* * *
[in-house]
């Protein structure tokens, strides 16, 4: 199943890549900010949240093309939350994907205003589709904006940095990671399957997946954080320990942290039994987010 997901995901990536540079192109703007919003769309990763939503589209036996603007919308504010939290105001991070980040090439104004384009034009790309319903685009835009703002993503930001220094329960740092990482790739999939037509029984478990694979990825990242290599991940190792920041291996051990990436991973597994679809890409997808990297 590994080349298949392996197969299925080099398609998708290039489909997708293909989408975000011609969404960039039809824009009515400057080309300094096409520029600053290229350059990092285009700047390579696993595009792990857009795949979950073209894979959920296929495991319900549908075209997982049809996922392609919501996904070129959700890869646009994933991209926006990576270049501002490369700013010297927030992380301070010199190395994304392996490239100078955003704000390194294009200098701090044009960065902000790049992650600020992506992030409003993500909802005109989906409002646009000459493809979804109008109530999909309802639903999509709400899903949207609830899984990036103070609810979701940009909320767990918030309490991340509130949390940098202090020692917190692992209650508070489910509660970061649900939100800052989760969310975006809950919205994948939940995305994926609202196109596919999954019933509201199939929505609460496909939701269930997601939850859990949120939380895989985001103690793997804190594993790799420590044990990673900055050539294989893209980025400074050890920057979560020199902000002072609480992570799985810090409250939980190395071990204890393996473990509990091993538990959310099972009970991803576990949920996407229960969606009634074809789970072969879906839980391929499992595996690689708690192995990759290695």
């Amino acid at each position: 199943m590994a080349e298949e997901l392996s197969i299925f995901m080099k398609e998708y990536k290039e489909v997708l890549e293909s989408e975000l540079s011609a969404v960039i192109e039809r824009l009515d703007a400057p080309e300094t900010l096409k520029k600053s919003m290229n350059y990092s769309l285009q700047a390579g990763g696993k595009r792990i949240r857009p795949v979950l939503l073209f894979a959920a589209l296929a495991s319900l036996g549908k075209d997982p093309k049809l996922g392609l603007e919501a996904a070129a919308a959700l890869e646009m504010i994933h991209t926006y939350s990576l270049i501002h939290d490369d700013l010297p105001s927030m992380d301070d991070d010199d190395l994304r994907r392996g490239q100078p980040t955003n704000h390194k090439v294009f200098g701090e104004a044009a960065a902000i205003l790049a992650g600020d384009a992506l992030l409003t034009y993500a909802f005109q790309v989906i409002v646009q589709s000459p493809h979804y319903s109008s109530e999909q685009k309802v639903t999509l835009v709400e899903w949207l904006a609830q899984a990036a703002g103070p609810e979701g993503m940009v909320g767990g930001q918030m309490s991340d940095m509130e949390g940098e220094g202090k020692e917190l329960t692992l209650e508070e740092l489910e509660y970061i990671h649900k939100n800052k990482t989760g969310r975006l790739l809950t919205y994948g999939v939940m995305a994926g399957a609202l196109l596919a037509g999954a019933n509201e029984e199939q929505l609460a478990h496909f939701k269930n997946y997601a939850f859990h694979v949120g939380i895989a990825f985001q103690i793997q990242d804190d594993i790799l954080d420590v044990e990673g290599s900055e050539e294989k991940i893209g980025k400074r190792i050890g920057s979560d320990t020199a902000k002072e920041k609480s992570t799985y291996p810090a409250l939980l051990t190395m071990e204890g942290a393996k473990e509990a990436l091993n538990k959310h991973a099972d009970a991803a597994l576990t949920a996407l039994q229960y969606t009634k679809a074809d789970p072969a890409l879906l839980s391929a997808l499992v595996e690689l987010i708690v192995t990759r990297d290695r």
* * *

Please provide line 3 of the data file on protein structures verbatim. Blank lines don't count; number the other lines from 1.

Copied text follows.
């Amino acid at each position: 199943m590994a080349e298949e997901l392996s197969i299925f995901m080099k398609e998708y990536k290039e489909v997708l890549e293909s989408e975000l540079s011609a969404v960039i192109e039809r824009l009515d703007a400057p080309e300094t900010l096409k520029k600053s919003m290229n350059y990092s769309l285009q700047a390579g990763g696993k595009r792990i949240r857009p795949v979950l939503l073209f894979a959920a589209l296929a495991s319900l036996g549908k075209d997982p093309k049809l996922g392609l603007e919501a996904a070129a919308a959700l890869e646009m504010i994933h991209t926006y939350s990576l270049i501002h939290d490369d700013l010297p105001s927030m992380d301070d991070d010199d190395l994304r994907r392996g490239q100078p980040t955003n704000h390194k090439v294009f200098g701090e104004a044009a960065a902000i205003l790049a992650g600020d384009a992506l992030l409003t034009y993500a909802f005109q790309v989906i409002v646009q589709s000459p493809h979804y319903s109008s109530e999909q685009k309802v639903t999509l835009v709400e899903w949207l904006a609830q899984a990036a703002g103070p609810e979701g993503m940009v909320g767990g930001q918030m309490s991340d940095m509130e949390g940098e220094g202090k020692e917190l329960t692992l209650e508070e740092l489910e509660y970061i990671h649900k939100n800052k990482t989760g969310r975006l790739l809950t919205y994948g999939v939940m995305a994926g399957a609202l196109l596919a037509g999954a019933n509201e029984e199939q929505l609460a478990h496909f939701k269930n997946y997601a939850f859990h694979v949120g939380i895989a990825f985001q103690i793997q990242d804190d594993i790799l954080d420590v044990e990673g290599s900055e050539e294989k991940i893209g980025k400074r190792i050890g920057s979560d320990t020199a902000k002072e920041k609480s992570t799985y291996p810090a409250l939980l051990t190395m071990e204890g942290a393996k473990e509990a990436l091993n538990k959310h991973a099972d009970a991803a597994l576990t949920a996407l039994q229960y969606t009634k679809a074809d789970p072969a890409l879906l839980s391929a997808l499992v595996e690689l987010i708690v192995t990759r990297d290695r």